Ideally this sort of software would be created by an international non-profit focused solely on health and wellness as part of a blueprint for healthful humanity. Among their initiatives they would make this sort of top-order software as accessible and transferable and standardized as possible. Of course, there is no such organization. It seems like an obvious thing to be funded by the Bill & Melinda Gates Foundation, but how much Microsoft stock does the Family Gates still hold? Around and around we go.

About Involution’s Health Design Practice
For almost 10 years, Involution has been building software for health companies of every shape and size, from household names like AstraZeneca and Walgreens, to research leaders like the Personal Genome Project and Partners HealthCare. We also work with the most exciting and progressive health startups. We’ve made digital healthcare our top focus.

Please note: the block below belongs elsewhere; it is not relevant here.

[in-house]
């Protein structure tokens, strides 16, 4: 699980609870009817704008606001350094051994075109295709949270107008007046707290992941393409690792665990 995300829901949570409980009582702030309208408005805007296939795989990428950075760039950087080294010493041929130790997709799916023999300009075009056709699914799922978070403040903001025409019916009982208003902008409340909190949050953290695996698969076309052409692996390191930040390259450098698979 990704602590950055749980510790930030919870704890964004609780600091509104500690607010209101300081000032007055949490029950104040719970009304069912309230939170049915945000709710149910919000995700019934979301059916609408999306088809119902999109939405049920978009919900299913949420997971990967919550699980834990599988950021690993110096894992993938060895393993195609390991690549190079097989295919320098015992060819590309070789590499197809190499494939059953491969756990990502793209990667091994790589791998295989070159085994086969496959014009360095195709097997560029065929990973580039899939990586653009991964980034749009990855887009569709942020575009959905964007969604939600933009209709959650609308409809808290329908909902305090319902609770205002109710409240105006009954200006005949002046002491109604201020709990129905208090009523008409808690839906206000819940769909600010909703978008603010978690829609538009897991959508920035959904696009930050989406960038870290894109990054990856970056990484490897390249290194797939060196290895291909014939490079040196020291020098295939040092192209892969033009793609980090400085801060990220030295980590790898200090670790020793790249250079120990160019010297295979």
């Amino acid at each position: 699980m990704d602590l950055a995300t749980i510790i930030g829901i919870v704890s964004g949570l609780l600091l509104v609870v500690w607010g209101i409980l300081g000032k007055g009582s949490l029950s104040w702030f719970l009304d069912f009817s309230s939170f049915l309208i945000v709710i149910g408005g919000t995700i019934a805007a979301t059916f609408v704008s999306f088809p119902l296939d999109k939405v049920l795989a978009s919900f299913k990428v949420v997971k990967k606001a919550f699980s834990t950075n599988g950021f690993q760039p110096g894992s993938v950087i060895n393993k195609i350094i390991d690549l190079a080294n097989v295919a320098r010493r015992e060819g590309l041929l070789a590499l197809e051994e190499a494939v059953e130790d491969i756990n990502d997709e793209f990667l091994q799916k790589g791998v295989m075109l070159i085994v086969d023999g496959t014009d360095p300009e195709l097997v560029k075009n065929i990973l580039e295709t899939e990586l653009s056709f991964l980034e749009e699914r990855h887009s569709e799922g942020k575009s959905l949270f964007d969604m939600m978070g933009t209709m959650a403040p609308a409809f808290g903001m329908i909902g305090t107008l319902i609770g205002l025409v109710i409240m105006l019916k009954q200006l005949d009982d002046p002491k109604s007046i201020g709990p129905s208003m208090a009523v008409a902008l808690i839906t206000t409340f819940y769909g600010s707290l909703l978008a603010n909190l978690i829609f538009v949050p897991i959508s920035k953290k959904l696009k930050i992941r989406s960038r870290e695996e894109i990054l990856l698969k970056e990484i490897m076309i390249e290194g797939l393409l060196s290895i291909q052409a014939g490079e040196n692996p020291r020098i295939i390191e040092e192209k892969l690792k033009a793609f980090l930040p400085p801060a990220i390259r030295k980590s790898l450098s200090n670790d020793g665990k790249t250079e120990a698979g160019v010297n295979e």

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Microsoft Surface and the Unified User Experience

by Jon on June 18th, 2012 - Comments (0)

Today, Microsoft fired a significant salvo in the war for a Unified User Experience, with the debut of its Surface tablet. Taking a page from the Apple playbook, Microsoft is creating both the hardware and software for the Surface, a strategy it once executed successfully, with the Xbox 360 gaming console; and twice not so successfully, with the Zune MP3 player and Kin smart phone going down in flames.